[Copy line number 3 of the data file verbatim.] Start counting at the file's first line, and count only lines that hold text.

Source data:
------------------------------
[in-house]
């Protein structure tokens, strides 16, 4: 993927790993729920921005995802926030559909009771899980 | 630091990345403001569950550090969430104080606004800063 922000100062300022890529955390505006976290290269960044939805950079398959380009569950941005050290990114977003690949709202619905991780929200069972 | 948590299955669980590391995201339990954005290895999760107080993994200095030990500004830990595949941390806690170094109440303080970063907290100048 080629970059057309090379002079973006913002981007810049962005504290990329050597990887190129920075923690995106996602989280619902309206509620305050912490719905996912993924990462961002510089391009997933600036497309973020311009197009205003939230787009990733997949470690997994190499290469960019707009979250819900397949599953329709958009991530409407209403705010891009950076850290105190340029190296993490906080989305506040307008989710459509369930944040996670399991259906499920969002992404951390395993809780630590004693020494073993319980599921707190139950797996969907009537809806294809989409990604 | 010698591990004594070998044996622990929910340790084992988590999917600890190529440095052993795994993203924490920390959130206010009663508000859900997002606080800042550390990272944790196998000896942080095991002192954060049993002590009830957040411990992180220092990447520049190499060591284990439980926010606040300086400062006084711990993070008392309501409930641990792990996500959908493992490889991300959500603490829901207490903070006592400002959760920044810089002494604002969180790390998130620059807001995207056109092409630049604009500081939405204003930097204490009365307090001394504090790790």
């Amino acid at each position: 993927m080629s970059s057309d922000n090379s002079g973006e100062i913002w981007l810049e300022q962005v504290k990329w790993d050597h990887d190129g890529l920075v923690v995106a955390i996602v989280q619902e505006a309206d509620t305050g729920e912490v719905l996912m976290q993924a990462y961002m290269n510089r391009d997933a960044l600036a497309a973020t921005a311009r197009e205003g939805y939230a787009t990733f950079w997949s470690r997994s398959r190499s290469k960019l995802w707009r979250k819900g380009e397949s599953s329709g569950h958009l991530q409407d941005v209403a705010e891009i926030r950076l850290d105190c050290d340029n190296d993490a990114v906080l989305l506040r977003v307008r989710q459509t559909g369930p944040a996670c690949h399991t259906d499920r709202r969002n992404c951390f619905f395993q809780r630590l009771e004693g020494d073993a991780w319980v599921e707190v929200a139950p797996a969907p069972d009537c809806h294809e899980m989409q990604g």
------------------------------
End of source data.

């Amino acid at each position: 993927m080629s970059s057309d922000n090379s002079g973006e100062i913002w981007l810049e300022q962005v504290k990329w790993d050597h990887d190129g890529l920075v923690v995106a955390i996602v989280q619902e505006a309206d509620t305050g729920e912490v719905l996912m976290q993924a990462y961002m290269n510089r391009d997933a960044l600036a497309a973020t921005a311009r197009e205003g939805y939230a787009t990733f950079w997949s470690r997994s398959r190499s290469k960019l995802w707009r979250k819900g380009e397949s599953s329709g569950h958009l991530q409407d941005v209403a705010e891009i926030r950076l850290d105190c050290d340029n190296d993490a990114v906080l989305l506040r977003v307008r989710q459509t559909g369930p944040a996670c690949h399991t259906d499920r709202r969002n992404c951390f619905f395993q809780r630590l009771e004693g020494d073993a991780w319980v599921e707190v929200a139950p797996a969907p069972d009537c809806h294809e899980m989409q990604g």